Winter moth (Operophtera brumata) adaptation to climate change: Embryonic response to temperature

Natalie Elisabeth van Dis*, Maurijn van der Zee, R.A. Hut, Bregje Wertheim, Marcel Visser

*Bijbehorende auteur voor dit werk


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Climate change influences the seasonal timing of many organisms, but at different rates such that mismatches can occur between trophic levels. Increased winter temperatures caused winter moth egg hatching to advance, leading to a mismatch in timing between winter moth caterpillars and their food source young oak leaves. In response, winter moth egg development has genetically adapted to climate change. Eggs now need higher temperatures to complete development at a given time compared to 10 years ago, leading to a better match with oak bud burst.
To investigate how and when temperature influences embryonic development, an experiment was carried out. The aim of the experiment is two-fold, to determine (1) which stages of winter moth embryonic development can be distinguished, and (2) the effect of temperature in- or decreases on developmental rate in these different stages of development. In a split-brood design, sub-clutches of eggs were transferred from a baseline temperature of 10 degrees to a colder or warmer temperature for two weeks at different times during development. Before transfer and two weeks after transfer, eggs were fixated and imaged using confocal fluorescence imaging.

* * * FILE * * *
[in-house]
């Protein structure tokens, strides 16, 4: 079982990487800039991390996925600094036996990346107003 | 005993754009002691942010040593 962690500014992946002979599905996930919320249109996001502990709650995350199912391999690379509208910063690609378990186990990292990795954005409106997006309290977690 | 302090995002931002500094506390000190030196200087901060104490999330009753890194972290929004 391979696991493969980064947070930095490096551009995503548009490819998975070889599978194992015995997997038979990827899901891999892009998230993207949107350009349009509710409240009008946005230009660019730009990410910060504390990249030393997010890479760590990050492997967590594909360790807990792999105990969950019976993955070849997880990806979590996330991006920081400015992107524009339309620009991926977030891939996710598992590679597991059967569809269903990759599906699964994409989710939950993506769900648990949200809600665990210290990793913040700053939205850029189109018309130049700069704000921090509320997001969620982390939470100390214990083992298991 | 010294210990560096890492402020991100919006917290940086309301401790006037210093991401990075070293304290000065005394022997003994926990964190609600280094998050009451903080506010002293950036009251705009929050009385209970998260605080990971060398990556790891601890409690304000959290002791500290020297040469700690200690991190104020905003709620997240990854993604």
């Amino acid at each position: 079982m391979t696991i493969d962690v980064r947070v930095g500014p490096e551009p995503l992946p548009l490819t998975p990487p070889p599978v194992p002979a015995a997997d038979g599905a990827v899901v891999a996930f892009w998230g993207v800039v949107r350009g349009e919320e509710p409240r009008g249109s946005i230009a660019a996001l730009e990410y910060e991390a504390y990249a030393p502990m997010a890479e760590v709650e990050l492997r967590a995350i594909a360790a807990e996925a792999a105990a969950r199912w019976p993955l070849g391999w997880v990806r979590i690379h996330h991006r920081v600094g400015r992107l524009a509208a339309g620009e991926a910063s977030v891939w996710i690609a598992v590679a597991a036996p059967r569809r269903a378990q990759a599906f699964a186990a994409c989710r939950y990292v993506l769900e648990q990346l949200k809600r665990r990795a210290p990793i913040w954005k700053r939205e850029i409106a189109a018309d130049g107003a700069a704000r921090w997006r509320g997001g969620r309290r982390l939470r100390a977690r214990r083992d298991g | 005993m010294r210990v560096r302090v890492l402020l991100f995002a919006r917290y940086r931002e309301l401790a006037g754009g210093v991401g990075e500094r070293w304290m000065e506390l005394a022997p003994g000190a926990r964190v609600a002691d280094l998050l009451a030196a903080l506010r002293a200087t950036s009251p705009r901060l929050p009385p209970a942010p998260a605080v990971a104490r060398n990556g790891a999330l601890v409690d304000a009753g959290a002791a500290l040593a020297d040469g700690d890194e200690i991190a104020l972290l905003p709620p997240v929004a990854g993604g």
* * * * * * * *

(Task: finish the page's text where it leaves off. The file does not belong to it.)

Here we present the first glimpses of winter moth embryonic development, a moth with an unusually long development of multiple months, and one of the few species that has been able to rapidly adapt to climate change.
Originele taal-2English
StatusPublished - 16-apr-2019
EvenementNetherlands Society for Evolutionary Biology Meeting 2019 - Akoesticum, Ede, Netherlands
Duur: 16-apr-201916-apr-2019
Congresnummer: 2


ConferenceNetherlands Society for Evolutionary Biology Meeting 2019
Verkorte titelNLSEB2019
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